The Philippines was among the earliest victims of these “rainbow revolution” projects of the West, becoming the basket case of Asia in one generation alone while its neighbors all zoomed past it.

We must keep a historical perspective on this chronology of events if we are to use it for the turnaround of our beloved Philippines . The last 25 years was a time of what I would like to call, “The Great Con,” when a whole generation was hoodwinked into swallowing the western oligarchy’s conception of the universe based on: the universality, efficacy and efficiency of the profit motive and materialism; the greatest good coming from corporatism and competition; the removal of all regulation on financial and corporate power; and the end to the idea of nations and states through liberalization, deregulation, privatization and globalization, foregoing the protection of public interest and national economic sovereignty.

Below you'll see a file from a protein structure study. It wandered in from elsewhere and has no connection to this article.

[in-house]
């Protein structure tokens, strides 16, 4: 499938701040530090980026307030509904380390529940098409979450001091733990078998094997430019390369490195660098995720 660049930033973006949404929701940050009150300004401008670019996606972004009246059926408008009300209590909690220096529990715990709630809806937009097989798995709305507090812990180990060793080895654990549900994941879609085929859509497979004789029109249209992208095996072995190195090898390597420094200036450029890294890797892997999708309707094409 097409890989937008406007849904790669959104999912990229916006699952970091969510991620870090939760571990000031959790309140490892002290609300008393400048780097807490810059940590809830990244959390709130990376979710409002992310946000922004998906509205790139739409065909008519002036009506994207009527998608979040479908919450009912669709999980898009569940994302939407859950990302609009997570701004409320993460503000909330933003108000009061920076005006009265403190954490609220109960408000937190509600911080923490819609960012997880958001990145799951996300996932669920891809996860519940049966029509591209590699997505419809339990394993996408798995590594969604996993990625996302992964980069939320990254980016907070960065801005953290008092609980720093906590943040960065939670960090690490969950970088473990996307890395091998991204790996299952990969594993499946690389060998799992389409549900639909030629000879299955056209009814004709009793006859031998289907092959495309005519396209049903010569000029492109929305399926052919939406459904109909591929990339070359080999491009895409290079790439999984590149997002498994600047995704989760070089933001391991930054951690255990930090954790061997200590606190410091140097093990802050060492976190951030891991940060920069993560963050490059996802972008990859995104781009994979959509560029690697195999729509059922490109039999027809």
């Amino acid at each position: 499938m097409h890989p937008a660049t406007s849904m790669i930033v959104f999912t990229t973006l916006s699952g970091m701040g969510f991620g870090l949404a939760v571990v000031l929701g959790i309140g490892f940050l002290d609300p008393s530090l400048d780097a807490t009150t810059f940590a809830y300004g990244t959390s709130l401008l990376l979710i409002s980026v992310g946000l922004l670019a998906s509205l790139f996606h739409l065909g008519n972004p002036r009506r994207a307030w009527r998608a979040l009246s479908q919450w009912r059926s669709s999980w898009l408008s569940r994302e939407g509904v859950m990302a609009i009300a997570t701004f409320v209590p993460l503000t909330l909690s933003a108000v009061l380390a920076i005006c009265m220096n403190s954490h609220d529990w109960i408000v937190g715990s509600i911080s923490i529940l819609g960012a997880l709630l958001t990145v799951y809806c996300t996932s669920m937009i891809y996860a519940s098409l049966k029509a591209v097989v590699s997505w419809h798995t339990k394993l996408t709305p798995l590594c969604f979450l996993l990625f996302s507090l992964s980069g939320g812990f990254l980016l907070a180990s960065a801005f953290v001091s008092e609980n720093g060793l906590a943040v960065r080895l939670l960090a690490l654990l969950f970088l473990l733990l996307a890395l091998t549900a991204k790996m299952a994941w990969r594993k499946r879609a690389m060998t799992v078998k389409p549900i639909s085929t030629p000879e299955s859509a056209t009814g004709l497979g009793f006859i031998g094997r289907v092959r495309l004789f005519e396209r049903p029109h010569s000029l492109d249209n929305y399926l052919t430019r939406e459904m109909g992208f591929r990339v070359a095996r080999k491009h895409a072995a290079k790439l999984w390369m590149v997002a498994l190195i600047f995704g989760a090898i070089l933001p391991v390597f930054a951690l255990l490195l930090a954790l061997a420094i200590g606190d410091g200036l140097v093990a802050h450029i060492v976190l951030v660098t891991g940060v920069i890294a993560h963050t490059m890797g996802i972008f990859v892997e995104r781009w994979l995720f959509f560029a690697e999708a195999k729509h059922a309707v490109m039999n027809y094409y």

Edsa I and II represented the resurgence of this very type of neo-colonialism, which the national government quickly implemented in accelerating stages under the aegis of globalization. Alas, the rosiest future for the country promised under the new democracy by the Manila-centric, elite-led, Wolfowitz-designed coup d’etat turned out to be the institutionalization of plutocracy with the enshrining of the “dagdag-bawas” system by the Philippine Establishment’s most “respected” lawyers such as Christian Monsod, the original Benjamin Abalos.